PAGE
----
13 min 31 sec
When Dan Rosensweig took over as CEO of Chegg back in 2010, the company was mainly known for textbook rentals. The Chegg of today looks a little different. The company went public in 2013 and transitioned into subscription-based tools likes bibliography services, AI paper editors and tutors. We sat down with Rosensweig to talk about what it was like to lead the company through that transition and where a company like Chegg fits into the education landscape of today.
11 min 3 sec
13 min 20 sec
Subscription box services may be the big apparel movement right now, but tech and data are allowing at least one company to go in a very different direction: custom tailoring. Colin Hunter is the CEO and co-founder of high-end men’s fashion company Alton Lane, and his goal is to make that retail experience personal — like, really personal. His company uses body scanners to get your body measurements in a matter of seconds, which are then sent to fabric makers who construct garments to order (which, of course, is not cheap). Also, the company’s showrooms have bartenders on duty to serve drinks. Hunter tells us why his company’s brand of retail could be the future, and how customer data could change the role of retail as we know it.
11 min 27 sec
You’ve probably heard of MoviePass, the subscription-based movie ticket service — yeah, the one having a lot of problems recently. Sinemia offers a similar ticket plan through their mobile app, but with a different business model. It’s not a household name yet in North America, but Sinemia’s expanded to Canada, Australia, the U.K. and now the U.S. Founder and CEO Rifat Oguz moved the company to Los Angeles last year, and he told us how he plans to make the movie subscription business work.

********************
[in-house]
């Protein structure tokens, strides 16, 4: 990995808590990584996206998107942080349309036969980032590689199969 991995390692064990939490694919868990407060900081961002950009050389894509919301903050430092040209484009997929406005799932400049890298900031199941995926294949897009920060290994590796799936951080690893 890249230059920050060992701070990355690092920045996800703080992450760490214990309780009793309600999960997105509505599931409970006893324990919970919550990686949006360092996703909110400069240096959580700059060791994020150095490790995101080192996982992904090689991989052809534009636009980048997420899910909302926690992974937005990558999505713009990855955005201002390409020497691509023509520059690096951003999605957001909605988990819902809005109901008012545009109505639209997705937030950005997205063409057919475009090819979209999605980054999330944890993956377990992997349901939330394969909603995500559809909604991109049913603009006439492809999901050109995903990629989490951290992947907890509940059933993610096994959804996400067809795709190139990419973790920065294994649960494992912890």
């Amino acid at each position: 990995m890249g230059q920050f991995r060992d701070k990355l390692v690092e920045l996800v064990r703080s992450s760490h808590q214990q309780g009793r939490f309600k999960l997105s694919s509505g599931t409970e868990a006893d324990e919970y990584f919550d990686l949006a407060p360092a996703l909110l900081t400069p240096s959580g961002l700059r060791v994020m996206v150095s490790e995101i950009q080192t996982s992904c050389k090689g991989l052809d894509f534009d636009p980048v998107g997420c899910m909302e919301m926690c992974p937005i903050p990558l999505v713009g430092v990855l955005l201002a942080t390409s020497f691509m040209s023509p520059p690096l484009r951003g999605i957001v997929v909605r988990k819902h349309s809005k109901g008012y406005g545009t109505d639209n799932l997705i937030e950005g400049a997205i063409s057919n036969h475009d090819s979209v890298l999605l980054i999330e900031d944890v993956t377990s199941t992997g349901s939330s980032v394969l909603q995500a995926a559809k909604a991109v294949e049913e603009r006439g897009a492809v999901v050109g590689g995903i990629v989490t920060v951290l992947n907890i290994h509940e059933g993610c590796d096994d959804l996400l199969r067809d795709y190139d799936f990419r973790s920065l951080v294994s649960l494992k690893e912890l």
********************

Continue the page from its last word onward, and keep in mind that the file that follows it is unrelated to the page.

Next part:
11 min 58 sec
Archie has always been a part of Jon Goldwater’s life. His father, John, co-created the iconic character and the rest of the Riverdale gang. But under the younger Goldwater’s tenure as co-CEO, the “Archie” of today looks pretty different from the “Archie” of yesteryear. From introducing the series’ first openly gay main character, to Archie’s infamous death, to the hit television show “Riverdale,” Goldwater has ushered the “Archie” brand through a tremendous overhaul. Marketplace host Kai Ryssdal talks to Goldwater about those decisions, the challenges of taking over the family business, and where “Archie” may be headed next.
12 min 43 sec
Arne Sorenson is only the third CEO in Marriott’s history and the first not to have “Marriott” as his surname. In 2016, he oversaw the company’s multi-billion dollar merger with Starwood Hotels and Resorts, making Marriott the largest hotel chain in the world by far. Sorenson joined host Kai Ryssdal from the lobby of the Ritz-Carlton in New York City to talk about how the travel ban has affected his business, that open letter he wrote to Donald Trump, why he hopes tax reform comes soon, what hotels of the future will look like and his personal tips for travel.
25 min 26 sec
Spencer Rascoff has been at Zillow, the company familiar to many a person searching for a home or apartment, pretty much from the beginning. Since 2005, he’s weathered the housing crisis and another housing boom. And as CEO, he’s leading the real estate/tech/data company into a new market: buying and selling its own homes. He talked with us about where the housing market’s been and where it’s going.
18 min 3 sec
Nigel Travis has run Dunkin’ Donuts and Baskin-Robbins as CEO of Dunkin’ Brands since 2009. And he’s as surprised as the rest of us at the resurgence of doughnuts. In this interview, Travis talks about how his background in human resources makes him a better CEO, why it’s so difficult to find employees these days, and the No. 1 thing people like to buy with their doughnut (the answer will probably surprise you).
20 min 58 sec